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Feeling a Little Blue? Try Eating Some Purple!

Feeling a Little Blue? Try Eating Some Purple!

Feeling a Little Blue? Try Eating Some Purple!

by Anna Hiatt, FNP ARNP

 

 

A balanced and varied diet – including at least five portions of fruit and vegetables per day – is best for health. All brightly colored fruit and vegetables contain antioxidants – compounds which play a key role in protecting our bodies.
These antioxidants play a huge role in eliminating toxins and helping improve our overall health status.
But did you know that purple foods play a huge role in improving our digestive health??
But what’s so special about purple foods in particular?

Many purple foods contain anthocyanins!

This beneficial plant pigment gives fruit and veggies their deep red, purple or blue hues. Anthocyanins are found in high concentrations in blackcurrants, blackberries and blueberries, as well as in aubergine (in the skin), red cabbage, cranberries and cherries.
Research has linked anthocyanins to a wide variety of health claims, including increased longevity, improved cardiovascular health, cancer prevention and improvements in dementia.

** A study in the European Journal of Nutrition found that a supplement containing dried blueberry powder improved brain power in children aged 7 to 10.
** Another study found that pomegranate helped to strengthen bones and prevent osteoporosis in mice through decreased inflammation and oxidative stress. Additional found that consuming 50ml of pomegranate juice per day reduced damage to arteries and cut cholesterol build-up in people with narrowed arteries.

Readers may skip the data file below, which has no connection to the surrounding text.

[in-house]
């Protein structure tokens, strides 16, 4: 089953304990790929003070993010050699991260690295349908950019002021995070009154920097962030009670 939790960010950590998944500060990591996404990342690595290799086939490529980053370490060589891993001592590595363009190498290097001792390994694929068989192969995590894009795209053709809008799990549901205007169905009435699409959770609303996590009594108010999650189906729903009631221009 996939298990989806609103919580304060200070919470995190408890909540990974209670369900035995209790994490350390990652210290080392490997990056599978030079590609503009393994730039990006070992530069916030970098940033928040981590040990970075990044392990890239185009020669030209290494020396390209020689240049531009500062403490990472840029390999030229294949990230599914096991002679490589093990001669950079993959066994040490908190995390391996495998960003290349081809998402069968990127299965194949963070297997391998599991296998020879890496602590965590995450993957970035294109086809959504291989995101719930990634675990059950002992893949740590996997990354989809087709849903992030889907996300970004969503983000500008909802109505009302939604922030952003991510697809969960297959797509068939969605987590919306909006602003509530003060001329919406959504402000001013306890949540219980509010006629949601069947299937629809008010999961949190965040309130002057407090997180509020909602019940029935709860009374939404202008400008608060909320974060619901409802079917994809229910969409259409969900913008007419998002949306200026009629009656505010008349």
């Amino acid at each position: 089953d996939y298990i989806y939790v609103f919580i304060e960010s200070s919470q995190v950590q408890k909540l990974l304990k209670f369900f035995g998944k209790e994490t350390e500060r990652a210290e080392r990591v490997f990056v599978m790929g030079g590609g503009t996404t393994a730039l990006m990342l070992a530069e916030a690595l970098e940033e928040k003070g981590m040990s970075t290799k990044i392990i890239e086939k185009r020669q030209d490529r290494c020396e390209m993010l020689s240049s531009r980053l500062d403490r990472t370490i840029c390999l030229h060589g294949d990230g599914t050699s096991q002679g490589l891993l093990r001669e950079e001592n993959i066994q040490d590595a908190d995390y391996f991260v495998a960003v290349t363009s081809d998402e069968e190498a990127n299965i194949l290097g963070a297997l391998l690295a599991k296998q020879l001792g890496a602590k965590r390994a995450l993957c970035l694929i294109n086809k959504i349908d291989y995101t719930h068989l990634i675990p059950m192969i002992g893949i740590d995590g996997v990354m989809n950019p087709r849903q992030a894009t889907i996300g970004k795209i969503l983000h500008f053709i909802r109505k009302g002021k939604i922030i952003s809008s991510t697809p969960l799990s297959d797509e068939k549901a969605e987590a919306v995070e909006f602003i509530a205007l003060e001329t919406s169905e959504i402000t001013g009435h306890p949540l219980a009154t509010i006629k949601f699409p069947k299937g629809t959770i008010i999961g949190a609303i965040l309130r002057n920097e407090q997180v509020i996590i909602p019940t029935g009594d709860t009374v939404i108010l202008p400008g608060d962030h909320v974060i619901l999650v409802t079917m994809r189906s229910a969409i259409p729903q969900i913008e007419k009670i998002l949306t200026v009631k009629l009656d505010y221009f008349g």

** Purple sweet potatoes are commonly eaten on the Japanese island of Okinawa, which is home to an exceptionally healthy elderly population – a large number of residents are over the age of 100, and rates of dementia are reported to be up to 50% lower than in areas in the West. Scientists think that the large quantities of purple sweet potato in their diet plays a key role in keeping their bodies and brains healthy.
** Anthocyanins occur as flavylium ions in grapes and wines! (That’s right! Red wine in moderation has health benefits!)

The health and therapeutic effects of anthocyanin are mainly contributed to its antioxidative properties. Anthocyanin chalcones and quinoidal bases (with a double bond conjugated to the keto group) are efficient antioxidants that attach to free radicals.

Eliminating free radicals = Less toxic elements in the body and improved health!